Scottsdale’s municipal water system, which includes water pumped and treated from a contaminated underground aquifer, continues to meet safety standards for drinking, city officials said Monday.
The water delivered to customers of the city water system in 2007 met or surpassed all federal and state standards, according to the city’s 2008 Annual Water Quality Report. The report will be mailed to more than 100,000 customers in June.
It will contain the results of the city’s intensive water testing efforts, city spokesman Pat Dodds said in a statement Monday.
“Scottsdale conducts more than 20,000 individual tests for water quality each year,” Dodds wrote. “It confirms that the city’s award-winning water system continues to produce water that meets or exceeds state and federal standards.”
A portion of Scottsdale’s water supply is pumped and treated from the North Indian Bend Wash Superfund site, a federally listed toxic waste site, wherein groundwater beneath a vast swath of south Scottsdale is contaminated with trichloroethylene, or TCE — a suspected carcinogen.
The practice of treating contaminated water and blending it into drinking water supplies has been scrutinized in recent months after two chemical spills at the Miller Road Treatment Facility in Scottsdale, owned and operated by private utility Arizona American Water Co.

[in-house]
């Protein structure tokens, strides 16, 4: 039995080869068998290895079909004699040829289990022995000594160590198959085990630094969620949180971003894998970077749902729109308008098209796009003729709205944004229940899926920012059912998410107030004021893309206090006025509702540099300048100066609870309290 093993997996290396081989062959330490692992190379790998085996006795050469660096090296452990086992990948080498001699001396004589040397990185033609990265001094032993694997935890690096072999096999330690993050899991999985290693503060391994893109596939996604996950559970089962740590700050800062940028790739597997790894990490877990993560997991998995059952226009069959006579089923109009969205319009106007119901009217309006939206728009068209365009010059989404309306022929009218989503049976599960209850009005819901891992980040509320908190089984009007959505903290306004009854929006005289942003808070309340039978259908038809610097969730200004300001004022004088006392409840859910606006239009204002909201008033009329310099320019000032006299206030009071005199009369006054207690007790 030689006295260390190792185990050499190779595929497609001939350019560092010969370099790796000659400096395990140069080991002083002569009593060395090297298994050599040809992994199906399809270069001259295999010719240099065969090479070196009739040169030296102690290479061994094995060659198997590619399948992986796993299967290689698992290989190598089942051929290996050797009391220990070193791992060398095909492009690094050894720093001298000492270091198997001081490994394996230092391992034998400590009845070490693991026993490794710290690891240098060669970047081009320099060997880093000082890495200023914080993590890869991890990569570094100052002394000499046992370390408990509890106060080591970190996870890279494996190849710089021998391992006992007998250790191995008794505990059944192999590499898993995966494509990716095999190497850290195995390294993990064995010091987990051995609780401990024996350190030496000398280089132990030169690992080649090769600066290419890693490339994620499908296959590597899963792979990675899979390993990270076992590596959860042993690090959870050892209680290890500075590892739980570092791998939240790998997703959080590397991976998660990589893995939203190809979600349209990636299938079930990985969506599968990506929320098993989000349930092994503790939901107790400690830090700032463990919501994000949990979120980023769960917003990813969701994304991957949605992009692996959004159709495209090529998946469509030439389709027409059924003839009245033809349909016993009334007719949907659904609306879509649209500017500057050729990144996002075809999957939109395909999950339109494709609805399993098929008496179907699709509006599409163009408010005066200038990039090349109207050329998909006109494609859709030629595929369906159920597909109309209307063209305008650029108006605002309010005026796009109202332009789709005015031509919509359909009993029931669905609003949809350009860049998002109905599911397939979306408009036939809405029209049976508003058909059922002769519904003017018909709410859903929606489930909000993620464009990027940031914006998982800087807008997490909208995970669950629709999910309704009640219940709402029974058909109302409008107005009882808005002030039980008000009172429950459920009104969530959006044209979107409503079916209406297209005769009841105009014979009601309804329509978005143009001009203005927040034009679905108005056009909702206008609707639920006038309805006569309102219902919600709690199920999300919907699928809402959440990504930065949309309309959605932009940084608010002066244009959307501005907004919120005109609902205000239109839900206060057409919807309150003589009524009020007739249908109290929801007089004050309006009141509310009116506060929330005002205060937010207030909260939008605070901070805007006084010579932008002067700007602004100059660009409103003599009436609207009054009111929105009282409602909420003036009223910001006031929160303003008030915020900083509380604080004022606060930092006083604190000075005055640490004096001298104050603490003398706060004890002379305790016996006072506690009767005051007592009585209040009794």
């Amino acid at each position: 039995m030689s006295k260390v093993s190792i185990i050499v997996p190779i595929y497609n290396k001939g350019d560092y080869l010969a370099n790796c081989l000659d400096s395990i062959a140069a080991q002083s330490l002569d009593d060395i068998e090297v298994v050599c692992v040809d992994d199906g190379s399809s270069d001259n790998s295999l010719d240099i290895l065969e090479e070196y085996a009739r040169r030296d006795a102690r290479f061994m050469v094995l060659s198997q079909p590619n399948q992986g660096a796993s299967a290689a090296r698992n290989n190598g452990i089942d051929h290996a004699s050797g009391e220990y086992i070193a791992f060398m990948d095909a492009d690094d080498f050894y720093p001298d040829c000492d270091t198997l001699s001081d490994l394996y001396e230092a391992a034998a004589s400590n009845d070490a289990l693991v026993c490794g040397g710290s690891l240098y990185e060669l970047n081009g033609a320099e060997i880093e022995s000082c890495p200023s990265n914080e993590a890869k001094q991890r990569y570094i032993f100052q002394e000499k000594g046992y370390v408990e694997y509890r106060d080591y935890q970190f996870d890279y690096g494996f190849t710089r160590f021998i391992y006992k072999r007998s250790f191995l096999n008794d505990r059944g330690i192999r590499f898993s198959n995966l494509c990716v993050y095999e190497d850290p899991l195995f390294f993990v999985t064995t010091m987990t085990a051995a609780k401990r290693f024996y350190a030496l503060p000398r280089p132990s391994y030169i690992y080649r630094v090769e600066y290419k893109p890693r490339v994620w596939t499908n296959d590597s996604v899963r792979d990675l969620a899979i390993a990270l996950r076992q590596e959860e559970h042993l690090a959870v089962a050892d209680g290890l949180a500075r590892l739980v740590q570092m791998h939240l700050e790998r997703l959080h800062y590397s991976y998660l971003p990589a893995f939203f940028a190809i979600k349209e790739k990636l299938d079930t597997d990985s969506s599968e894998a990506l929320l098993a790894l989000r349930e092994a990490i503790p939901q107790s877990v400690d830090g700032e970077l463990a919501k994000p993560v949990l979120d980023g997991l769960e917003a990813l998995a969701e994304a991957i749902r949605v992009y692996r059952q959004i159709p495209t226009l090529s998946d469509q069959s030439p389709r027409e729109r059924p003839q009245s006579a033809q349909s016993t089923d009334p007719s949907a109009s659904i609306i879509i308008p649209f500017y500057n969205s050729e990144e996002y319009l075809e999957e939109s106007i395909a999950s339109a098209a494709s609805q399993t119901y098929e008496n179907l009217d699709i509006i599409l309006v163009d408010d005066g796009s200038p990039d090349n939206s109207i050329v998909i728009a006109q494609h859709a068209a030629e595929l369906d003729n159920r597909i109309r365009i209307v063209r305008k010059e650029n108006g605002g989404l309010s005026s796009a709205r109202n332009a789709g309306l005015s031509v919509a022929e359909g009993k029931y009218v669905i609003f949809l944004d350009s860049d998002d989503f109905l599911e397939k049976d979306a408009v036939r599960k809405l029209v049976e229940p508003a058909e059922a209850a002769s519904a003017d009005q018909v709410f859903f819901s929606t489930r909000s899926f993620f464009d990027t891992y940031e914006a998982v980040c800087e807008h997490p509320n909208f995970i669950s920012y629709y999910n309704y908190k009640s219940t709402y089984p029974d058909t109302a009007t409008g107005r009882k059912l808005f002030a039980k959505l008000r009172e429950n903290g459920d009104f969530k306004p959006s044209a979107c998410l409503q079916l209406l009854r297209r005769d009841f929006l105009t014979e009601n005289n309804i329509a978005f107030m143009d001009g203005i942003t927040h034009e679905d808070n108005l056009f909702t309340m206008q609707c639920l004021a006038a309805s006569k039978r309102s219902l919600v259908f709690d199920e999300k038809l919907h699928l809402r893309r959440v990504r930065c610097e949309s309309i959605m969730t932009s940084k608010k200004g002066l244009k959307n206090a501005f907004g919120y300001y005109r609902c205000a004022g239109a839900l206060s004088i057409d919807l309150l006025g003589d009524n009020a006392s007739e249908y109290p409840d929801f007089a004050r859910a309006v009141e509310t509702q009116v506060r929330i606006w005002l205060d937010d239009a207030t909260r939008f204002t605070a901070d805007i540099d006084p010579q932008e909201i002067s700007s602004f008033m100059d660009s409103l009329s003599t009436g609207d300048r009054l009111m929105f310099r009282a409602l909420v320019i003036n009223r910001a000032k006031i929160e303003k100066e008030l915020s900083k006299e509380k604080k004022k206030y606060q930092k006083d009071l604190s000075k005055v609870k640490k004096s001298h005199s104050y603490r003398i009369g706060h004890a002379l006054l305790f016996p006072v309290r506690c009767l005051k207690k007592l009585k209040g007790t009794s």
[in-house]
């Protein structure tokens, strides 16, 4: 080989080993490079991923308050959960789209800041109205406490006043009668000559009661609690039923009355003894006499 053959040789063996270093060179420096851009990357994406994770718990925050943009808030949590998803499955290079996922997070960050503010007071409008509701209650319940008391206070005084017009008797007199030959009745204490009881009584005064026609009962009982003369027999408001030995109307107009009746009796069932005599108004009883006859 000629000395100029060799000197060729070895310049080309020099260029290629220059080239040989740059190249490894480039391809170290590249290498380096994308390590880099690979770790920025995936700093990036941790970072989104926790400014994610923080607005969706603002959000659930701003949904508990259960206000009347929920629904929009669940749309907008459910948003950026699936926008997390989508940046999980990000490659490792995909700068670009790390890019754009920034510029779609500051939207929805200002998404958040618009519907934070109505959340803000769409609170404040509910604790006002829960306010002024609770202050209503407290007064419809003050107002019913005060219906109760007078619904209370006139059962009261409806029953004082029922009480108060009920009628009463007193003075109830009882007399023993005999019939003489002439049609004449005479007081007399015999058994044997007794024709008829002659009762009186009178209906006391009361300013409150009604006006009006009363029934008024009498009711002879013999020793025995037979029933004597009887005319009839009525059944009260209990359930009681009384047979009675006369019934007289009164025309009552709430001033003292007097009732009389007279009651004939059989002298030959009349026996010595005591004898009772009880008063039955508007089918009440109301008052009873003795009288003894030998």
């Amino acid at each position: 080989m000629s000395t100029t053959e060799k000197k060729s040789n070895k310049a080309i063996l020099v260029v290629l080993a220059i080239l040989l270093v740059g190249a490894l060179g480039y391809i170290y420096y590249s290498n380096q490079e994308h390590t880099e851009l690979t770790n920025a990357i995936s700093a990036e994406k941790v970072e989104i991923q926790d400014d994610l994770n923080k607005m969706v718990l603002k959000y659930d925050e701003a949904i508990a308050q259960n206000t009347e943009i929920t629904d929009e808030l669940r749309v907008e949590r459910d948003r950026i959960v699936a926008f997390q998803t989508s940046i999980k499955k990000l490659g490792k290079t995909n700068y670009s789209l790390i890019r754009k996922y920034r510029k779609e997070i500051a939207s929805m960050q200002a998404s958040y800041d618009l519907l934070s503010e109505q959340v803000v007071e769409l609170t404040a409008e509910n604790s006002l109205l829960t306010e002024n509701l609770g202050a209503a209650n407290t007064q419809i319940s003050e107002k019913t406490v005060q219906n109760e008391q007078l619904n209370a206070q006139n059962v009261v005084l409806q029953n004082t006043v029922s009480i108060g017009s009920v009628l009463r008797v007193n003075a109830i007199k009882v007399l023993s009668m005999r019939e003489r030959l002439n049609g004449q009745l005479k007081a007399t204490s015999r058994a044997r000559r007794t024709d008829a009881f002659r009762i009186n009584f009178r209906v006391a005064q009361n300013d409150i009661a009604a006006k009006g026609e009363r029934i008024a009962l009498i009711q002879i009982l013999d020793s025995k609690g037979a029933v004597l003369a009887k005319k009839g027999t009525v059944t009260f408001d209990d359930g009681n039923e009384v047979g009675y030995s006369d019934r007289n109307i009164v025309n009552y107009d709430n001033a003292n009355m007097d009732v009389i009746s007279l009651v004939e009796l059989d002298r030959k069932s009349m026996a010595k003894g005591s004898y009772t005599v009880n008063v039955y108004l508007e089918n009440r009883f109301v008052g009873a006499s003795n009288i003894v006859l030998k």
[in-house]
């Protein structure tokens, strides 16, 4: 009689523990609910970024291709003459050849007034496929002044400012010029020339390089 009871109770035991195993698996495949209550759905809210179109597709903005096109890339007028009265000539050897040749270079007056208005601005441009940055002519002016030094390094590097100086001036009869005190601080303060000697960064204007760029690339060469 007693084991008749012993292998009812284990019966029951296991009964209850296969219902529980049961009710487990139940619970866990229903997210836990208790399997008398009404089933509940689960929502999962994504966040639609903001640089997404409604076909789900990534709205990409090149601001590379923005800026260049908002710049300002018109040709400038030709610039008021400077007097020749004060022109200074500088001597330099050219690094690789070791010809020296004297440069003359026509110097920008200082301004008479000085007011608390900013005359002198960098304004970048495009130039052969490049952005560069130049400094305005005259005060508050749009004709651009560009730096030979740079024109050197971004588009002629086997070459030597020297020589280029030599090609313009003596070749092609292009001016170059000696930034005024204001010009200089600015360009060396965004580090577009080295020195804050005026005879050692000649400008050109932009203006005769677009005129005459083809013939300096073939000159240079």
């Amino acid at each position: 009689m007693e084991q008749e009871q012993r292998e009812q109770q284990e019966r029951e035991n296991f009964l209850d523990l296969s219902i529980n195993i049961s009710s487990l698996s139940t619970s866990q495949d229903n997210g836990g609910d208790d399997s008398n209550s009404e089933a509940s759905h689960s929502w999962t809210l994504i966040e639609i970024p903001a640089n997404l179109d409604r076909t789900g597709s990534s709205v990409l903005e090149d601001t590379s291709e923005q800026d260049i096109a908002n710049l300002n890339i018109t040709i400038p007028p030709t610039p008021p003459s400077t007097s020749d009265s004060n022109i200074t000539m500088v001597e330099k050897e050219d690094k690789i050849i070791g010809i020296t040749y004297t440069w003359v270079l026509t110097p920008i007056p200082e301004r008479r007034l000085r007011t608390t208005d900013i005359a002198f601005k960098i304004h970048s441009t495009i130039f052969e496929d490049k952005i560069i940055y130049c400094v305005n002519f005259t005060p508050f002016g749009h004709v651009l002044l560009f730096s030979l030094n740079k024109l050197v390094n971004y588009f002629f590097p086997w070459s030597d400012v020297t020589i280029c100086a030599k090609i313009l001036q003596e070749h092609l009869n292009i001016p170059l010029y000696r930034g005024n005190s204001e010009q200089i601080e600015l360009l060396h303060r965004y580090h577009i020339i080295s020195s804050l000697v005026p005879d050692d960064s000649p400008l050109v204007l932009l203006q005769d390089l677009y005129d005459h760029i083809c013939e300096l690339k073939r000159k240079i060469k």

The private utility serves about 12,000 people in portions of Scottsdale and Paradise Valley.
Arizona American customers may have been exposed to TCE levels on Jan. 16 at quadruple the maximum allowable limit because of a mechanical breakdown at the company’s Miller Road treatment plant.
The company had a previous TCE problem in October, but at the time officials said the tainted water was blended with TCE-free water, lowering concentrations to within federal limits.
Scottsdale officials have stressed that the city’s system, which pumps and treats contaminated water to drinking water standards at the Central Groundwater Treatment Facility at Pima and Thomas roads, is not connected to the Arizona American system and has had no problems with TCE leaks.
Since Arizona American’s two recent contamination scares, the company has disconnected the main contaminated well from it’s drinking water system.
Scottsdale officials are considering ways to ensure safe drinking water for Arizona American customers, with options including working more closely with company or having the city condemn and take over Arizona American’s local system.